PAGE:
Growing a coalition of the willing
The final question arising is “who?”
The Singularity Principles propose that many things should be “questioned”, “clarified”, “required”, “analysed”, “anticipated”, “rejected”, and “promoted”.
Who is going to be doing that questioning, clarifying, requiring, analysing, anticipating, rejecting, and promoting?
Who is going to ensure that
- Groups or individuals are held accountable for any knowing or reckless violation of the principles
- Groups or individuals are financially penalised for spreading dangerously misleading information about their products or solutions
- Sufficient resources are made available to address any shortcomings in adhering to the principles
- Projects are actually halted if they continue to violate the Singularity Principles?
Related, who is going to prevent the consolidation of power in centralised entities that could subsequently misuse that power to seriously damage human flourishing? After all, giving more power to a central authority, so they can vigorously promote and police adherence to the Singularity Principles, risks falling foul of Lord Acton’s famous warning: “power tends to corrupt; absolute power corrupts absolutely”.
My answer to the “who?” question is: a coalition of the willing.
Different people around the world, in numerous different roles, can find their own parts in this grand project:
- Expressing the ideas in this book in new ways that can reach new audiences
- Building bridges to communities that have at least some shared goals and methods
- Finding ways to place these ideas in the forefront of ongoing discussions
- Boosting the “key success factors” of the project:
- Public understanding
- Persistent urgency
- Reliable action against noncompliance
- Public funding
- International support
- A sense of inclusion and collaboration
- Making progress with the various “questions arising” described in previous chapters:
I look forward to seeing various parliamentary bodies, at local, national, and transnational levels, endorsing aspects of the Singularity Principles in their own legislation. At the same time, I look forward to the wider democratic community continuing to
- Monitor what politicians do in their names
- Engage with politicians so that the best insights receive priority attention
- Vote out of office politicians who fail to live up to promises to support human flourishing.
I see particular key roles for transnational bodies such as the EU, ASEAN, the CP TPP, the AU, the G7 (and its successor organisations), and aspects of the UN, the OECD, the World Bank, the ISO, and others.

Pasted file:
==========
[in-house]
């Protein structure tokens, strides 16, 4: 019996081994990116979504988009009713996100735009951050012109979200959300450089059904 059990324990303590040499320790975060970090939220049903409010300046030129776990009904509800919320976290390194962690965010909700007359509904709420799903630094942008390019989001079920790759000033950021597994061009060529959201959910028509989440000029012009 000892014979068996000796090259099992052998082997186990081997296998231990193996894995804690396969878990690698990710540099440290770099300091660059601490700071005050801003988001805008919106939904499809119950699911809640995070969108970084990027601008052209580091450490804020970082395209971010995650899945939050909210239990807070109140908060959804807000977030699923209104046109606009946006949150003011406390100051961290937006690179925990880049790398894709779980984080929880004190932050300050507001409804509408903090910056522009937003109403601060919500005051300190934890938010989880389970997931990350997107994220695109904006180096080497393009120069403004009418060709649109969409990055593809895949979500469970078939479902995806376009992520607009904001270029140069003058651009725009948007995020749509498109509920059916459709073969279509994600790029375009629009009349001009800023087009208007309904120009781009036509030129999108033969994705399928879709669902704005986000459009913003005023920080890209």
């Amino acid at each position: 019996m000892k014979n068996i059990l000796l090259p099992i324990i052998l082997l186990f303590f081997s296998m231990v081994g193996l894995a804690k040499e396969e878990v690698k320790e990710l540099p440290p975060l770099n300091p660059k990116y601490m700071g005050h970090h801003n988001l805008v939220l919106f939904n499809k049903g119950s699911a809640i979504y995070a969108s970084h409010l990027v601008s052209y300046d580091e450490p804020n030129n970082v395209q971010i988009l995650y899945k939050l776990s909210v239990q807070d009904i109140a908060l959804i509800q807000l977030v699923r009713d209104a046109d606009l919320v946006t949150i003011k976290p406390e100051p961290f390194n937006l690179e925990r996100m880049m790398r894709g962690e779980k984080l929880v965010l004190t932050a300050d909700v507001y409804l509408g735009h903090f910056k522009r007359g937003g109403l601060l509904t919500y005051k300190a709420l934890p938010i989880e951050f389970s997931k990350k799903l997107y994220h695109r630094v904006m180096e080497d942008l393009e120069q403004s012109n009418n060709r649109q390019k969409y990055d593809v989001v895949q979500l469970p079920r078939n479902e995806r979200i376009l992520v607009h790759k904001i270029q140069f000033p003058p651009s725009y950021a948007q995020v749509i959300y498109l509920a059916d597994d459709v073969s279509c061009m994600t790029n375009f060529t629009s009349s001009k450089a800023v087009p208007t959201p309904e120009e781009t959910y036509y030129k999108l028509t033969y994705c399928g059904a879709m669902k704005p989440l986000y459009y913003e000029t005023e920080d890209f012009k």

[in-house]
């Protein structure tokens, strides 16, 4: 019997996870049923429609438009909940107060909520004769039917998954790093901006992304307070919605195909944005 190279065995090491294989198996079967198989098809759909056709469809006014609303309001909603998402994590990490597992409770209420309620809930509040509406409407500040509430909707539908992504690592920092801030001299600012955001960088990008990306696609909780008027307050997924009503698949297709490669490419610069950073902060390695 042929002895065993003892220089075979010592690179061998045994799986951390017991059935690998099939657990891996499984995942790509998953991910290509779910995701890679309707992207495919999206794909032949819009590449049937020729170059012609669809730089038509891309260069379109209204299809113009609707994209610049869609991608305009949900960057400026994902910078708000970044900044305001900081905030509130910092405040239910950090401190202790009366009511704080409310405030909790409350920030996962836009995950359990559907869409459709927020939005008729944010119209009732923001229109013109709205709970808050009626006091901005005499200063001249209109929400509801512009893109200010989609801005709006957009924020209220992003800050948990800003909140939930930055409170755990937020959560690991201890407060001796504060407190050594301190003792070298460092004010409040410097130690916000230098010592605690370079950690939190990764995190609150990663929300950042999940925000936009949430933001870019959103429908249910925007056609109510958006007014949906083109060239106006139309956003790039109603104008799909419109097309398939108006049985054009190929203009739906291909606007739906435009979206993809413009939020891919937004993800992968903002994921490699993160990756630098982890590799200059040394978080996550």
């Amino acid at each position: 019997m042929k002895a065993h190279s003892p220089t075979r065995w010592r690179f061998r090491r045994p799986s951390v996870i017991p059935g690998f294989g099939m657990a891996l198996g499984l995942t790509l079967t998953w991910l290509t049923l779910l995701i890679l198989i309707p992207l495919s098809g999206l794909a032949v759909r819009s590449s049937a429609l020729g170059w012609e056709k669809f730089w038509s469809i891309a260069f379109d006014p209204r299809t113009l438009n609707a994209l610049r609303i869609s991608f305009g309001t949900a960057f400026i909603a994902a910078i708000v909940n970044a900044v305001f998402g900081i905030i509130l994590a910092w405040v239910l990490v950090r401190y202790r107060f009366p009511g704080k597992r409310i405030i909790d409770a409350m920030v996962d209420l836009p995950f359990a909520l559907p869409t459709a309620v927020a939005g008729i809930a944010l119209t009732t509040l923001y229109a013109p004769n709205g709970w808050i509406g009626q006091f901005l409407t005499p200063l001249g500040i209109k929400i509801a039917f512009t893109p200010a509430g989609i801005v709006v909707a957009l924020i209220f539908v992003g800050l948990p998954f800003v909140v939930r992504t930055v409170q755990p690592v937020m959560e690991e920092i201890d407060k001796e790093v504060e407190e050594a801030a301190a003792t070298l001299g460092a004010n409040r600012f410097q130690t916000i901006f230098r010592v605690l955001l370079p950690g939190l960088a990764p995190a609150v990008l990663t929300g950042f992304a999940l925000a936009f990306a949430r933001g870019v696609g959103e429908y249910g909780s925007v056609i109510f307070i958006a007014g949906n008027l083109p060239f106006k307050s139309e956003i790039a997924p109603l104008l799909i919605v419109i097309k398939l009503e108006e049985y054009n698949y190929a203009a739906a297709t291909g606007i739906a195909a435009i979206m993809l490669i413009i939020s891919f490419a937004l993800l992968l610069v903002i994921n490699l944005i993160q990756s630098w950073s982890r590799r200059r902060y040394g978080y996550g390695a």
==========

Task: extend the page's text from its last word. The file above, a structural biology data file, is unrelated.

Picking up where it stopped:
I also anticipate partnerships from organisations representing the sets of professions that I mentioned, in this book’s preface, as having contributed numerous ideas that are expressed in the Singularity Principles:
- Scientists, technologists, and engineers
- Entrepreneurs, designers, and artists
- Humanitarians, activists, and lawyers
- Educators, psychologists, and economists
- Philosophers, rationalists, and effective altruists
- Historians, sociologists, and forecasters
- Ethicists, transhumanists, and singularitarians.
Risks and actions
One risk with any extended coalition is that useful activities can become drowned out by a cacophony of noise. It’s easy to exchange plenty of words, but it’s much harder to inspire and enable practical steps forward.
Addressing this risk requires the discipline of project management. That’s a discipline which is sometimes maligned. But, done well, it can make all the difference between good intentions that just produce frustration, and good intentions that combine to make a real difference in the world. World-class project managers, please step forward!
Alongside world-class project managers, people with outstanding skills in the following disciplines could also make a decisive difference to the overall project:
- Designing, introducing, operating, and evolving regulatory systems that are both agile (adaptive) and lean (carefully targeted)
- Analysing and influencing power structures – the sometimes-hidden forces that often obstruct changes but, on other occasions, accelerate them.
Another risk with any extended coalition is that everyone hangs back, procrastinating, waiting for someone else to take the lead.
To address that risk, I will continue to issue calls to action.
Here’s the first such call: if you have read this far, please recommend this book to your friends and colleagues. Write reviews about it online. Arrange events where the ideas of the Singularity Principles can reach wider audiences. And pick one or more items in the set of activities listed above, as something where you can make a difference, or where you can inspire and assist others.
To support this extended coalition, I happily offer the services of two organisations whose activities I direct:
- Transpolitica – “Anticipating tomorrow’s politics“
- London Futurists – “Serious analysis of radical scenarios for the next 40 years“.
It is said that the best way to predict positive future scenarios is to create that future ourselves. Let’s get to it!